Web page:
Dencon sounds a bit like a DIY product - not the most appealing name for a wine but it’s named for a reason. The producer Patrice Lescarret of Domaine Causse Marines isn’t allowed to call this wine Gaillac because it’s made solely with the local grape Ondenc which isn’t officially recognised in the appellation. He therefore had to call it a vin de table but couldn’t put the vintage on the bottle so had to number it 7002. The hoops natural winemakers have to go through . . .
It’s unsulphured, unfiltered, unfined, made with natural yeasts and without insecticides or herbicides - in other words uncompromisingly ‘natural’
We picked it up a couple of years ago when we were in Cahors just as we started to get into natural wine and it’s been down to the Languedoc and back to England, finally sitting in our cupboard for about 15 months. Not ideal, we now realise though it’s survived remarkably well as we discovered when we opened it on Saturday night.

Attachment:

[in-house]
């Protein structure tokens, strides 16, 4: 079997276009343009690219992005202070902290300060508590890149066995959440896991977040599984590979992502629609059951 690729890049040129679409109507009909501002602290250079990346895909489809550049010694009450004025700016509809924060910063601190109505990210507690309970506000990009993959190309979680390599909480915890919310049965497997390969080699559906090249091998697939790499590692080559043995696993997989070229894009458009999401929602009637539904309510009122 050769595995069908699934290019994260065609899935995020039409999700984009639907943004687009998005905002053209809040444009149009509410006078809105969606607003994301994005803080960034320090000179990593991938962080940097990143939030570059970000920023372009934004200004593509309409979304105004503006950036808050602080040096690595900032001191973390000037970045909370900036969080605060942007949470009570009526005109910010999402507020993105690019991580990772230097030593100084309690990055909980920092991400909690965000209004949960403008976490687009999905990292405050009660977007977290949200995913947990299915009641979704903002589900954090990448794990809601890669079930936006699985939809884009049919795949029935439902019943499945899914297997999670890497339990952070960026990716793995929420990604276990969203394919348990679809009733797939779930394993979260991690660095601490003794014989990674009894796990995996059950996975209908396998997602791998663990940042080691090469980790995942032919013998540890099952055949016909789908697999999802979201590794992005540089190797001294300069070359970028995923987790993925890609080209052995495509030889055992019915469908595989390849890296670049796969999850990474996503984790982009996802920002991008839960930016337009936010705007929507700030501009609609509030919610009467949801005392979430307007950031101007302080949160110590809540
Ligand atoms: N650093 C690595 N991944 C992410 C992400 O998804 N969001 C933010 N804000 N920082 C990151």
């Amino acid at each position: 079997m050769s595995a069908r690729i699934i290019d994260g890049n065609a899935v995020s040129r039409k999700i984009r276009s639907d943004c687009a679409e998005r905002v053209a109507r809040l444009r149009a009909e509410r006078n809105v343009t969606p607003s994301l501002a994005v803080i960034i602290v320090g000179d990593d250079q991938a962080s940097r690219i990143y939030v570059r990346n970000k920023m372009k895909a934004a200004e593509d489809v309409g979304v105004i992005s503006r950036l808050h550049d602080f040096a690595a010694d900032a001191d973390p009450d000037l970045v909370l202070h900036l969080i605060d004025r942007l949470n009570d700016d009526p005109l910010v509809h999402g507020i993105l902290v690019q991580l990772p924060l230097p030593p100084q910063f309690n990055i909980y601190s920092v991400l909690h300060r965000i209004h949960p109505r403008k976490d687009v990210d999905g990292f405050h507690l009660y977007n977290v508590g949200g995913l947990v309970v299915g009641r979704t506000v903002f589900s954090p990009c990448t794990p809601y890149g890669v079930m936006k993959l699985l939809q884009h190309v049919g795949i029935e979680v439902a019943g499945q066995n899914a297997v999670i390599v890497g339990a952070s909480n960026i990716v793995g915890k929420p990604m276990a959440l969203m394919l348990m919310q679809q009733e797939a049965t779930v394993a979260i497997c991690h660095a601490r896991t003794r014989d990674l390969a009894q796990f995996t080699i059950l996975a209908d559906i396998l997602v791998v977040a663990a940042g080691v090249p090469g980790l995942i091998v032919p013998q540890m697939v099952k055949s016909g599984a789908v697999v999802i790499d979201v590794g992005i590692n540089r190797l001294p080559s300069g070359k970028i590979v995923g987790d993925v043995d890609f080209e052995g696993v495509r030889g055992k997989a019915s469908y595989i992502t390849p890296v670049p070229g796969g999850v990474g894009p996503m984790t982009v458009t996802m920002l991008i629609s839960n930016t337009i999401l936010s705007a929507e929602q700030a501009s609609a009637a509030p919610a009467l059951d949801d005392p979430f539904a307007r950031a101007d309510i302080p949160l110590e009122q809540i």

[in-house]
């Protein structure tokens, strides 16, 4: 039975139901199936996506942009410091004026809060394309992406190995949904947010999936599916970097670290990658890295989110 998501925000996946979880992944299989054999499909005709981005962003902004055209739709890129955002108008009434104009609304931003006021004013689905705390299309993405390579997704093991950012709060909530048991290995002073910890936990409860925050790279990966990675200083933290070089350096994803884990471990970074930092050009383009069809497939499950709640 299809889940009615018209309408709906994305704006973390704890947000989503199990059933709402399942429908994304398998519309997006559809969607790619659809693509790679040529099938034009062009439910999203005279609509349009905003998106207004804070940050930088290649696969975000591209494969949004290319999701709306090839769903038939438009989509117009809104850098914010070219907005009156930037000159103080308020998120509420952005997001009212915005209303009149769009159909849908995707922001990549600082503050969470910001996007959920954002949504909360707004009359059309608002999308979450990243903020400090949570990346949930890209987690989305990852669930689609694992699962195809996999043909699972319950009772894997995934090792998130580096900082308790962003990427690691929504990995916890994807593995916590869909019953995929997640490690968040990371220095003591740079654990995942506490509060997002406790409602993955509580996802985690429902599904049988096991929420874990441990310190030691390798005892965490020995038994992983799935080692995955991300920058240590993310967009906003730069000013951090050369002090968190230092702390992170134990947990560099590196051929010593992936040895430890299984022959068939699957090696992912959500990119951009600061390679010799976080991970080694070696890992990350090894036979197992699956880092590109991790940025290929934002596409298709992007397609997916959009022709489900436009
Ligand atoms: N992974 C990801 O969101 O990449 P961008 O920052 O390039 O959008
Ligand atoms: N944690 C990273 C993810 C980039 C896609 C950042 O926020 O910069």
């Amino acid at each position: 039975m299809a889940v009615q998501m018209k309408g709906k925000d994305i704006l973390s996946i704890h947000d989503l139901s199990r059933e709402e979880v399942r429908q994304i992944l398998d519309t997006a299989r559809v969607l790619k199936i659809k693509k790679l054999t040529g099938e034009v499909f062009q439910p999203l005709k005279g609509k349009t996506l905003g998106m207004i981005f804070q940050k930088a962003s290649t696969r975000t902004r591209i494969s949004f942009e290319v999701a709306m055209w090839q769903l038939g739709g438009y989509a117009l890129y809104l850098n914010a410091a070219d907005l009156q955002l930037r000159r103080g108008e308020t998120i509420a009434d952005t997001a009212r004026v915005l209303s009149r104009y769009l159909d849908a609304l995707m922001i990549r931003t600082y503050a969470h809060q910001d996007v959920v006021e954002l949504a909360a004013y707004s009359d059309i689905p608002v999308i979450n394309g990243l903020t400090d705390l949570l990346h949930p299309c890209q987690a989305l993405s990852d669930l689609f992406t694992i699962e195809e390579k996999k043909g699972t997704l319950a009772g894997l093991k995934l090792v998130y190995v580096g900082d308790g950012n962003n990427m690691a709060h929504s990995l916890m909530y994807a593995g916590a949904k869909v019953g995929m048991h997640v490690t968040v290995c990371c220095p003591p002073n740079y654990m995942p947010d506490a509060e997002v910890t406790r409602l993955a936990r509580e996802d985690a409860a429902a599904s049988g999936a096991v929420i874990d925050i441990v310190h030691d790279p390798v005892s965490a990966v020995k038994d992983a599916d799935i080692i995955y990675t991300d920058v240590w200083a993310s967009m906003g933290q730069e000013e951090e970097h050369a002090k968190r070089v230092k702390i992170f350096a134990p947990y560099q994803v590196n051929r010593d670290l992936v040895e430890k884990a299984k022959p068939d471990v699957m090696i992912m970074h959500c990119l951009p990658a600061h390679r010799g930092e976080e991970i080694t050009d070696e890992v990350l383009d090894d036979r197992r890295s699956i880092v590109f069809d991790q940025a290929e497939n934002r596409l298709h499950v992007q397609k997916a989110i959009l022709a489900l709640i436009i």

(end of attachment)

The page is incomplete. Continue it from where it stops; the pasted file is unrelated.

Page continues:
It has the typical richness of an artisanal Gaillac white (quince seemed to me the predominant fruit) with the minerality that is characteristic of many natural wines - a lovely wine to drink at this time of year. I seem to remember an extra lushness when we tasted it in Cahors though. I suspect it would have been better if we’d drunk it sooner after we brought it back however it didn’t need to be decanted.
In the UK Green and Blue sell the 2006 vintage for £20. In France it is stocked by VinNatural.fr and Vin Etonnants and in Australia by Terroir Wines. In London you can drink it at La Trouvaille.
Suggested food matches include foie gras (inevitably in that part of the world, though it hardly seems very natural) tagines, curry (which I think would have to be quite mild) and matured goats cheese. I like the idea of trying it with skate - or other fish - with brown butter . . .